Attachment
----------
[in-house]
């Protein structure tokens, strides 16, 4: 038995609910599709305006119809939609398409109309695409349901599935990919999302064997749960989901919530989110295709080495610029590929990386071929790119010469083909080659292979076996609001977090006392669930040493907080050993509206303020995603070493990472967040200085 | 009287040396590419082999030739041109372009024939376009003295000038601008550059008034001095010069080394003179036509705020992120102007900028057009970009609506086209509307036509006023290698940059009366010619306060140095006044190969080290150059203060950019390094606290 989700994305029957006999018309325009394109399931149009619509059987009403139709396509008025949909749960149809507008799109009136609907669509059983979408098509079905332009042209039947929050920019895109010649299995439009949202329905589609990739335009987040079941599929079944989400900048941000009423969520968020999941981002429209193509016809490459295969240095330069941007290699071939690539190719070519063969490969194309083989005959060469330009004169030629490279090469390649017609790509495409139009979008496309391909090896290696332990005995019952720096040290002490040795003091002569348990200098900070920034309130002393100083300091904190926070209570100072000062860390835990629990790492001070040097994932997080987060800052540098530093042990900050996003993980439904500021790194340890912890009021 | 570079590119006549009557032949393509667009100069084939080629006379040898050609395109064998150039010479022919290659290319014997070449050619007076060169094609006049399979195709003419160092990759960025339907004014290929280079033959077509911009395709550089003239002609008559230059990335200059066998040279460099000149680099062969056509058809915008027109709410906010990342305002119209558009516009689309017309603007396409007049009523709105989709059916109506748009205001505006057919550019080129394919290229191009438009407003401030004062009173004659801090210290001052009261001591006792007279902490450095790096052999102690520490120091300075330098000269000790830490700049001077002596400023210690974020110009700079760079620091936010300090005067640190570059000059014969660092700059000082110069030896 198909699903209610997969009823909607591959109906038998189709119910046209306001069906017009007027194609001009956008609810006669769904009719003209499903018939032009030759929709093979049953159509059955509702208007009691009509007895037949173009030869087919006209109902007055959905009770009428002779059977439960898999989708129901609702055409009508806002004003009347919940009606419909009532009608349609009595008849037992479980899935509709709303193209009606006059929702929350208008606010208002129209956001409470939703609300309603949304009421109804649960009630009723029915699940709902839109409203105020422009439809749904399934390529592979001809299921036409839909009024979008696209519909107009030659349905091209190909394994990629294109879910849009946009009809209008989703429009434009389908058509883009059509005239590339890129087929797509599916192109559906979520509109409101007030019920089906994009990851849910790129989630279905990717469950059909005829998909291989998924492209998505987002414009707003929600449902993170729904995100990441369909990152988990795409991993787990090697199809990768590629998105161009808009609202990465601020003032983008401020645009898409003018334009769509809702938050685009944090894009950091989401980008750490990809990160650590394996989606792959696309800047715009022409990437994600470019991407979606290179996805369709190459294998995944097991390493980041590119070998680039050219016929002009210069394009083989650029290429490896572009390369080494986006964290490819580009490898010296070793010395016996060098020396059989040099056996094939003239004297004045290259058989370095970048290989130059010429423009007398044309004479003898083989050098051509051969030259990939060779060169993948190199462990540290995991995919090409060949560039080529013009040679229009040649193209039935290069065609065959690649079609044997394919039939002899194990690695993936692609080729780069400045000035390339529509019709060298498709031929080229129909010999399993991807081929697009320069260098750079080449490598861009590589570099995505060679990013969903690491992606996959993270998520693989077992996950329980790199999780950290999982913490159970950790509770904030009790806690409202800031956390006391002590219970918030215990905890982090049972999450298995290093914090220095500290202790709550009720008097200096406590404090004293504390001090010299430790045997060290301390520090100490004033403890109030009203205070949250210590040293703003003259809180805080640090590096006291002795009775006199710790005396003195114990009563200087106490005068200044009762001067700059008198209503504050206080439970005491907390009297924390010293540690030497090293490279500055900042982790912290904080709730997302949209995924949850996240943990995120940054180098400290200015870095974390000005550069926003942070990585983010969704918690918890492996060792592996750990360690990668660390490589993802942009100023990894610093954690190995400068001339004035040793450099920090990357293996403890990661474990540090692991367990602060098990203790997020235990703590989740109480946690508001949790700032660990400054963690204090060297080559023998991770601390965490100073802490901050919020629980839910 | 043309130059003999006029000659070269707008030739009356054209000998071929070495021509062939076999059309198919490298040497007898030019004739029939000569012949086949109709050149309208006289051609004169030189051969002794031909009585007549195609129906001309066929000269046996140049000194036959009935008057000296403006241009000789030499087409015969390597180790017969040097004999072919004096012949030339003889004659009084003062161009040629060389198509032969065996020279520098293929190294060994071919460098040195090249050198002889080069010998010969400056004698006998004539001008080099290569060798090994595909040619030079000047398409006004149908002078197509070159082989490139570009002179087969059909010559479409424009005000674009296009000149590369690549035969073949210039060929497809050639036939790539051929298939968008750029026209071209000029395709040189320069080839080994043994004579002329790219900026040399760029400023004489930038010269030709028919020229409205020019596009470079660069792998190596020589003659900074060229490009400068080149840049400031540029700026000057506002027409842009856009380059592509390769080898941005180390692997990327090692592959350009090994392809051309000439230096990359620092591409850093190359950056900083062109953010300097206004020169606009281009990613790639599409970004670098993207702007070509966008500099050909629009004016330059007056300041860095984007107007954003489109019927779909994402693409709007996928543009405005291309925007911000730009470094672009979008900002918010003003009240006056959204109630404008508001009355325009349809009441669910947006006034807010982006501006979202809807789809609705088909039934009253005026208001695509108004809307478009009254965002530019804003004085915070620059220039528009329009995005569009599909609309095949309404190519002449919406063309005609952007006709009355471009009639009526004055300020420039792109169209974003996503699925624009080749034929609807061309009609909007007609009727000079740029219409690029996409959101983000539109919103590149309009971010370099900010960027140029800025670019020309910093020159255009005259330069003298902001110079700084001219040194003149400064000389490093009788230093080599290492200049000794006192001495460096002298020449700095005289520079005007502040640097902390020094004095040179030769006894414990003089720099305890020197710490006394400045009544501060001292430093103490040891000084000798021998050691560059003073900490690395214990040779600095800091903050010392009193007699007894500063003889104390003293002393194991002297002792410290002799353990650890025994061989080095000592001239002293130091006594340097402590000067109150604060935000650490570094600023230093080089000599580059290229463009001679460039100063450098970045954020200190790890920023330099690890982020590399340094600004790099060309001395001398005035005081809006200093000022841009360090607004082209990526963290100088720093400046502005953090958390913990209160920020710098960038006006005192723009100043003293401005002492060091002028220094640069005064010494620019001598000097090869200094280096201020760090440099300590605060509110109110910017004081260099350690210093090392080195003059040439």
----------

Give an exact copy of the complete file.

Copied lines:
[in-house]
């Protein structure tokens, strides 16, 4: 038995609910599709305006119809939609398409109309695409349901599935990919999302064997749960989901919530989110295709080495610029590929990386071929790119010469083909080659292979076996609001977090006392669930040493907080050993509206303020995603070493990472967040200085 | 009287040396590419082999030739041109372009024939376009003295000038601008550059008034001095010069080394003179036509705020992120102007900028057009970009609506086209509307036509006023290698940059009366010619306060140095006044190969080290150059203060950019390094606290 989700994305029957006999018309325009394109399931149009619509059987009403139709396509008025949909749960149809507008799109009136609907669509059983979408098509079905332009042209039947929050920019895109010649299995439009949202329905589609990739335009987040079941599929079944989400900048941000009423969520968020999941981002429209193509016809490459295969240095330069941007290699071939690539190719070519063969490969194309083989005959060469330009004169030629490279090469390649017609790509495409139009979008496309391909090896290696332990005995019952720096040290002490040795003091002569348990200098900070920034309130002393100083300091904190926070209570100072000062860390835990629990790492001070040097994932997080987060800052540098530093042990900050996003993980439904500021790194340890912890009021 | 570079590119006549009557032949393509667009100069084939080629006379040898050609395109064998150039010479022919290659290319014997070449050619007076060169094609006049399979195709003419160092990759960025339907004014290929280079033959077509911009395709550089003239002609008559230059990335200059066998040279460099000149680099062969056509058809915008027109709410906010990342305002119209558009516009689309017309603007396409007049009523709105989709059916109506748009205001505006057919550019080129394919290229191009438009407003401030004062009173004659801090210290001052009261001591006792007279902490450095790096052999102690520490120091300075330098000269000790830490700049001077002596400023210690974020110009700079760079620091936010300090005067640190570059000059014969660092700059000082110069030896 198909699903209610997969009823909607591959109906038998189709119910046209306001069906017009007027194609001009956008609810006669769904009719003209499903018939032009030759929709093979049953159509059955509702208007009691009509007895037949173009030869087919006209109902007055959905009770009428002779059977439960898999989708129901609702055409009508806002004003009347919940009606419909009532009608349609009595008849037992479980899935509709709303193209009606006059929702929350208008606010208002129209956001409470939703609300309603949304009421109804649960009630009723029915699940709902839109409203105020422009439809749904399934390529592979001809299921036409839909009024979008696209519909107009030659349905091209190909394994990629294109879910849009946009009809209008989703429009434009389908058509883009059509005239590339890129087929797509599916192109559906979520509109409101007030019920089906994009990851849910790129989630279905990717469950059909005829998909291989998924492209998505987002414009707003929600449902993170729904995100990441369909990152988990795409991993787990090697199809990768590629998105161009808009609202990465601020003032983008401020645009898409003018334009769509809702938050685009944090894009950091989401980008750490990809990160650590394996989606792959696309800047715009022409990437994600470019991407979606290179996805369709190459294998995944097991390493980041590119070998680039050219016929002009210069394009083989650029290429490896572009390369080494986006964290490819580009490898010296070793010395016996060098020396059989040099056996094939003239004297004045290259058989370095970048290989130059010429423009007398044309004479003898083989050098051509051969030259990939060779060169993948190199462990540290995991995919090409060949560039080529013009040679229009040649193209039935290069065609065959690649079609044997394919039939002899194990690695993936692609080729780069400045000035390339529509019709060298498709031929080229129909010999399993991807081929697009320069260098750079080449490598861009590589570099995505060679990013969903690491992606996959993270998520693989077992996950329980790199999780950290999982913490159970950790509770904030009790806690409202800031956390006391002590219970918030215990905890982090049972999450298995290093914090220095500290202790709550009720008097200096406590404090004293504390001090010299430790045997060290301390520090100490004033403890109030009203205070949250210590040293703003003259809180805080640090590096006291002795009775006199710790005396003195114990009563200087106490005068200044009762001067700059008198209503504050206080439970005491907390009297924390010293540690030497090293490279500055900042982790912290904080709730997302949209995924949850996240943990995120940054180098400290200015870095974390000005550069926003942070990585983010969704918690918890492996060792592996750990360690990668660390490589993802942009100023990894610093954690190995400068001339004035040793450099920090990357293996403890990661474990540090692991367990602060098990203790997020235990703590989740109480946690508001949790700032660990400054963690204090060297080559023998991770601390965490100073802490901050919020629980839910 | 043309130059003999006029000659070269707008030739009356054209000998071929070495021509062939076999059309198919490298040497007898030019004739029939000569012949086949109709050149309208006289051609004169030189051969002794031909009585007549195609129906001309066929000269046996140049000194036959009935008057000296403006241009000789030499087409015969390597180790017969040097004999072919004096012949030339003889004659009084003062161009040629060389198509032969065996020279520098293929190294060994071919460098040195090249050198002889080069010998010969400056004698006998004539001008080099290569060798090994595909040619030079000047398409006004149908002078197509070159082989490139570009002179087969059909010559479409424009005000674009296009000149590369690549035969073949210039060929497809050639036939790539051929298939968008750029026209071209000029395709040189320069080839080994043994004579002329790219900026040399760029400023004489930038010269030709028919020229409205020019596009470079660069792998190596020589003659900074060229490009400068080149840049400031540029700026000057506002027409842009856009380059592509390769080898941005180390692997990327090692592959350009090994392809051309000439230096990359620092591409850093190359950056900083062109953010300097206004020169606009281009990613790639599409970004670098993207702007070509966008500099050909629009004016330059007056300041860095984007107007954003489109019927779909994402693409709007996928543009405005291309925007911000730009470094672009979008900002918010003003009240006056959204109630404008508001009355325009349809009441669910947006006034807010982006501006979202809807789809609705088909039934009253005026208001695509108004809307478009009254965002530019804003004085915070620059220039528009329009995005569009599909609309095949309404190519002449919406063309005609952007006709009355471009009639009526004055300020420039792109169209974003996503699925624009080749034929609807061309009609909007007609009727000079740029219409690029996409959101983000539109919103590149309009971010370099900010960027140029800025670019020309910093020159255009005259330069003298902001110079700084001219040194003149400064000389490093009788230093080599290492200049000794006192001495460096002298020449700095005289520079005007502040640097902390020094004095040179030769006894414990003089720099305890020197710490006394400045009544501060001292430093103490040891000084000798021998050691560059003073900490690395214990040779600095800091903050010392009193007699007894500063003889104390003293002393194991002297002792410290002799353990650890025994061989080095000592001239002293130091006594340097402590000067109150604060935000650490570094600023230093080089000599580059290229463009001679460039100063450098970045954020200190790890920023330099690890982020590399340094600004790099060309001395001398005035005081809006200093000022841009360090607004082209990526963290100088720093400046502005953090958390913990209160920020710098960038006006005192723009100043003293401005002492060091002028220094640069005064010494620019001598000097090869200094280096201020760090440099300590605060509110109110910017004081260099350690210093090392080195003059040439």